What happened after I hit the limit of gifting embroidery projects was facilitated by my husband, who was traveling for work and sending links of a kind of sewing he thought I’d find interesting.
Visible mending some called it; sashiko and boro were other terms commonly invoked. Sashiko is a type of Japanese embroidery, with its own traditions and patterns. Boro is the effect you get over time when you mend the same item over and over (sometimes using sashiko patterns). I don't know everything about this tradition or word and there are probably a lot of claims made about it by non-Japanese people in a crashingly obvious American bid to make money, I'm sure. Here's a place you can start if you're curious.
But it seems clear that what drove "boro" as a clothing tradition was a basic lack of resources. If there is just one jacket or fishing net or blanket, and no replacement supplies or money for new, you must repair the damaged item so you can use it again. Mend it and patch it because there is no other choice. Poverty, then, creates an heirloom entirely unique to a family.
This type of needlework has become very popular in crafting and sewing circles. It represents a type of aesthetic approach to clothing and goods, one where we care long-term for the clothes on our bodies, and the quilts on our beds, and the linens in our kitchens. We repair what we love, noting the damage with our stitches.
This whole concept led me in a new direction. Not just with going around patching up things—a pair of favorite jeans with a worn-out inner thigh for one friend, the busted-out crotch of Adrian’s corduroys—but it also made me think about what kinds of things I should bother buying or owning. What was really worth being mended.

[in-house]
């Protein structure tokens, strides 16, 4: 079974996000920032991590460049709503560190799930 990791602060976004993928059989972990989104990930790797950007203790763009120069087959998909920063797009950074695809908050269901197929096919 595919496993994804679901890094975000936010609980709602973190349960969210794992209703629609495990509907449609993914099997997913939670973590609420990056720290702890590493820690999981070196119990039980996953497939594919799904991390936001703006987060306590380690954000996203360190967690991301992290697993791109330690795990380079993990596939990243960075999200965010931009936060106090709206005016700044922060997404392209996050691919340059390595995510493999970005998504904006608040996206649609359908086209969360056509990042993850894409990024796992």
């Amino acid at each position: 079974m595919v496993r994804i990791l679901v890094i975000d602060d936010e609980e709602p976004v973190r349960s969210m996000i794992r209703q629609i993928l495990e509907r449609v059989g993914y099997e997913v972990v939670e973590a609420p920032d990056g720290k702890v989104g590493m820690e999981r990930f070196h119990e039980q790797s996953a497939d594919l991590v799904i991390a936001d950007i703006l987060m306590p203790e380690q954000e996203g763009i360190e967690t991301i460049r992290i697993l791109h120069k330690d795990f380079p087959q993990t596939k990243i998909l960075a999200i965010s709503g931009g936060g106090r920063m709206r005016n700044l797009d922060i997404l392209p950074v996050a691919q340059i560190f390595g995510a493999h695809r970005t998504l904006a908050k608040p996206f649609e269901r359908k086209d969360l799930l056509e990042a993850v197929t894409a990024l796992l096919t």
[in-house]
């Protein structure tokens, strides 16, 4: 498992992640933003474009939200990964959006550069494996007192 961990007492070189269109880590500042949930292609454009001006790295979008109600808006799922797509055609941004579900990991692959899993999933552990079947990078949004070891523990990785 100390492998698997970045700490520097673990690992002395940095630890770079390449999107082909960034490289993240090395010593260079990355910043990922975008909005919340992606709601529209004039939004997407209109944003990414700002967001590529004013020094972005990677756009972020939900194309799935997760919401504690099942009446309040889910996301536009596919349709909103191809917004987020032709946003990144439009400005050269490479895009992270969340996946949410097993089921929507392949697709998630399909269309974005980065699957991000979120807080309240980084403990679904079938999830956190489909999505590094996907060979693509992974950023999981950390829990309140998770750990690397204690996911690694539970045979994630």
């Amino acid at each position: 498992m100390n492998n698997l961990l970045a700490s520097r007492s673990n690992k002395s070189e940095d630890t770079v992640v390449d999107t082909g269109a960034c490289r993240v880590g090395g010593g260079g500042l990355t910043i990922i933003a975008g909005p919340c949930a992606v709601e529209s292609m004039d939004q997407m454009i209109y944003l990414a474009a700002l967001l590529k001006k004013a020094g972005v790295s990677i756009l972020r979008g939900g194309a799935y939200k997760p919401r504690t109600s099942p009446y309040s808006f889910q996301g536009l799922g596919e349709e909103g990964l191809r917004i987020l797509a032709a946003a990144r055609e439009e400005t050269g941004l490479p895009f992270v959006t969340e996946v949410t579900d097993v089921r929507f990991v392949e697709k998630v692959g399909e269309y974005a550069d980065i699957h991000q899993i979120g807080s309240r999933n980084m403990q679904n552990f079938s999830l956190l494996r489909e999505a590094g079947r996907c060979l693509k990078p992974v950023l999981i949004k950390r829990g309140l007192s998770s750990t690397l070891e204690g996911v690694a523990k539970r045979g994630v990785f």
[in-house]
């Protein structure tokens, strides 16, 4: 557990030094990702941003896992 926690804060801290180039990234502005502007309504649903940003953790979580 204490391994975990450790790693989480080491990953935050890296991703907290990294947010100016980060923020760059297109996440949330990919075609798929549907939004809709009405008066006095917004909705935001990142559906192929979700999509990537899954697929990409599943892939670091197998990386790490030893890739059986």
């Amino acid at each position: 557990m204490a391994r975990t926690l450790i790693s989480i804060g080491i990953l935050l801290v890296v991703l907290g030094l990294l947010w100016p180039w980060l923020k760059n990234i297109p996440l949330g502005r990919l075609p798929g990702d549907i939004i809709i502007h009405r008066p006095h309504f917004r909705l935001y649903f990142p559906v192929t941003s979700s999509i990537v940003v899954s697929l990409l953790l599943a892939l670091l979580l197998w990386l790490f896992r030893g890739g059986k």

I began with all the quilts and blankets in our home, checking for wear and rips and holes. I made patches. I reinforced edges. I added silly decorative stitches. This chore expanded to go year-round and requires a constant yet delightful vigilance. I collect fabric in prints and colors that please me, so I can have lots of good patch material to choose from.
Then things escalated, and I was searching for old worn vintage quilts for sale online and in thrift stores. Quilts that had been made with love and much planning and care yet had been tossed out or donated by someone who had no idea that they could be fixed. Or maybe thought, incorrectly, that the fix necessary required a precise, perfect hand.
Nights watching movies with my family, I’m stitching, the quilt needing upkeep over my lap, keeping me warm. Even after much attention, the quilts I repair never look the same as they were before. It’s not a restoration but a kind of reimagination. I reinforce stitches. I add patches. I stitch coiling spirals to bolster up damaged spots. This isn’t anything I could do with a machine, and it takes a long time, and it’s never supposed to be finished. These old quilts become something new, always changing over time, just like our bodies, just like everything else that’s made, and broken, and re-made again.
like what I make?